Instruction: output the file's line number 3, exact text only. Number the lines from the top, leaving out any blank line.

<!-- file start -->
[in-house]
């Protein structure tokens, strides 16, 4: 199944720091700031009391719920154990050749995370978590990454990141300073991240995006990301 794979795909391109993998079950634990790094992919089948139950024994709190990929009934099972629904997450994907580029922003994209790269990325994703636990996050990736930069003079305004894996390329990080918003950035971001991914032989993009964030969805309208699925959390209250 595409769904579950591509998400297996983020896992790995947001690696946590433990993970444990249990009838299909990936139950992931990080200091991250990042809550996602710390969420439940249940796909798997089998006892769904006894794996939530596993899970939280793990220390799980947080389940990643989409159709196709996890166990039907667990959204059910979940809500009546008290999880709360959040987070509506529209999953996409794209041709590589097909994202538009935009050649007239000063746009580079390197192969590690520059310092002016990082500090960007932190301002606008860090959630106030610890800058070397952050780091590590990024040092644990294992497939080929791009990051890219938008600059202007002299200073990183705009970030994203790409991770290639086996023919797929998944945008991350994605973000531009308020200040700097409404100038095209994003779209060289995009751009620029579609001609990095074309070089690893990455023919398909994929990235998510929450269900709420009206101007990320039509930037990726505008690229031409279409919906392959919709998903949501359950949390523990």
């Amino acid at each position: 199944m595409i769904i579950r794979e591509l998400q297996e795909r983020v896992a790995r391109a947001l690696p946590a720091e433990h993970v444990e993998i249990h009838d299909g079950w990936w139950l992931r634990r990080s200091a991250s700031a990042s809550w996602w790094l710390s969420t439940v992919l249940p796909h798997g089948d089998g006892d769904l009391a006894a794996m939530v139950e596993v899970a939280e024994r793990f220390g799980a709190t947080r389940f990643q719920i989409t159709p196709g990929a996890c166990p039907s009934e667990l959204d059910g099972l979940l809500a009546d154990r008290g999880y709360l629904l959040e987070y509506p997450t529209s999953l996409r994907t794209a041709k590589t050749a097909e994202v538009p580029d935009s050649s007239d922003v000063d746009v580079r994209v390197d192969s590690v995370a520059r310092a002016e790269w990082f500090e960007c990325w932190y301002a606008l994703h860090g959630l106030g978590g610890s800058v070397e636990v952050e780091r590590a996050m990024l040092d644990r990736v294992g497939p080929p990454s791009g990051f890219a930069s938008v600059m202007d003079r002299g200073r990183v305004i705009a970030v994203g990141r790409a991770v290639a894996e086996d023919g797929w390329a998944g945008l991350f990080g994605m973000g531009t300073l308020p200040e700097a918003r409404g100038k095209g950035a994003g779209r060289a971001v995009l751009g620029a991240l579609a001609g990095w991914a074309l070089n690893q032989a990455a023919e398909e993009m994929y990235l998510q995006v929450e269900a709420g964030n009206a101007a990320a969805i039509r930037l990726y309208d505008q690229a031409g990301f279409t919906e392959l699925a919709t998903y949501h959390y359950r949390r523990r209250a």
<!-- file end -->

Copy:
């Amino acid at each position: 199944m595409i769904i579950r794979e591509l998400q297996e795909r983020v896992a790995r391109a947001l690696p946590a720091e433990h993970v444990e993998i249990h009838d299909g079950w990936w139950l992931r634990r990080s200091a991250s700031a990042s809550w996602w790094l710390s969420t439940v992919l249940p796909h798997g089948d089998g006892d769904l009391a006894a794996m939530v139950e596993v899970a939280e024994r793990f220390g799980a709190t947080r389940f990643q719920i989409t159709p196709g990929a996890c166990p039907s009934e667990l959204d059910g099972l979940l809500a009546d154990r008290g999880y709360l629904l959040e987070y509506p997450t529209s999953l996409r994907t794209a041709k590589t050749a097909e994202v538009p580029d935009s050649s007239d922003v000063d746009v580079r994209v390197d192969s590690v995370a520059r310092a002016e790269w990082f500090e960007c990325w932190y301002a606008l994703h860090g959630l106030g978590g610890s800058v070397e636990v952050e780091r590590a996050m990024l040092d644990r990736v294992g497939p080929p990454s791009g990051f890219a930069s938008v600059m202007d003079r002299g200073r990183v305004i705009a970030v994203g990141r790409a991770v290639a894996e086996d023919g797929w390329a998944g945008l991350f990080g994605m973000g531009t300073l308020p200040e700097a918003r409404g100038k095209g950035a994003g779209r060289a971001v995009l751009g620029a991240l579609a001609g990095w991914a074309l070089n690893q032989a990455a023919e398909e993009m994929y990235l998510q995006v929450e269900a709420g964030n009206a101007a990320a969805i039509r930037l990726y309208d505008q690229a031409g990301f279409t919906e392959l699925a919709t998903y949501h959390y359950r949390r523990r209250a």